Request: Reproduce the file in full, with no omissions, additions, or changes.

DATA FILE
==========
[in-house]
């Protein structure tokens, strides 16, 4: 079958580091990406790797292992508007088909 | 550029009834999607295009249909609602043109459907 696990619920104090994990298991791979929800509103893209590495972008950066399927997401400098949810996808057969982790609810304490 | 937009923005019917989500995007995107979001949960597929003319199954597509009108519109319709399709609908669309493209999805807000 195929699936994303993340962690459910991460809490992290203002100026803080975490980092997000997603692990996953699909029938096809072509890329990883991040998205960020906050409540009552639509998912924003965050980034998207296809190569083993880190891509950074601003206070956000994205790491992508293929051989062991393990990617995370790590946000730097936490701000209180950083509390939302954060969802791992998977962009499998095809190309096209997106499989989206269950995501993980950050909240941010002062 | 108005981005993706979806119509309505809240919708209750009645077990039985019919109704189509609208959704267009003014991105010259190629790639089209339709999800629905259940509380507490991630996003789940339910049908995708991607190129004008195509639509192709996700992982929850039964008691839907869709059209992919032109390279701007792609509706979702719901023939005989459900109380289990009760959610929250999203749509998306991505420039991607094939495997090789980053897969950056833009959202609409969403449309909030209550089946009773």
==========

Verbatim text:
[in-house]
């Protein structure tokens, strides 16, 4: 079958580091990406790797292992508007088909 | 550029009834999607295009249909609602043109459907 696990619920104090994990298991791979929800509103893209590495972008950066399927997401400098949810996808057969982790609810304490 | 937009923005019917989500995007995107979001949960597929003319199954597509009108519109319709399709609908669309493209999805807000 195929699936994303993340962690459910991460809490992290203002100026803080975490980092997000997603692990996953699909029938096809072509890329990883991040998205960020906050409540009552639509998912924003965050980034998207296809190569083993880190891509950074601003206070956000994205790491992508293929051989062991393990990617995370790590946000730097936490701000209180950083509390939302954060969802791992998977962009499998095809190309096209997106499989989206269950995501993980950050909240941010002062 | 108005981005993706979806119509309505809240919708209750009645077990039985019919109704189509609208959704267009003014991105010259190629790639089209339709999800629905259940509380507490991630996003789940339910049908995708991607190129004008195509639509192709996700992982929850039964008691839907869709059209992919032109390279701007792609509706979702719901023939005989459900109380289990009760959610929250999203749509998306991505420039991607094939495997090789980053897969950056833009959202609409969403449309909030209550089946009773």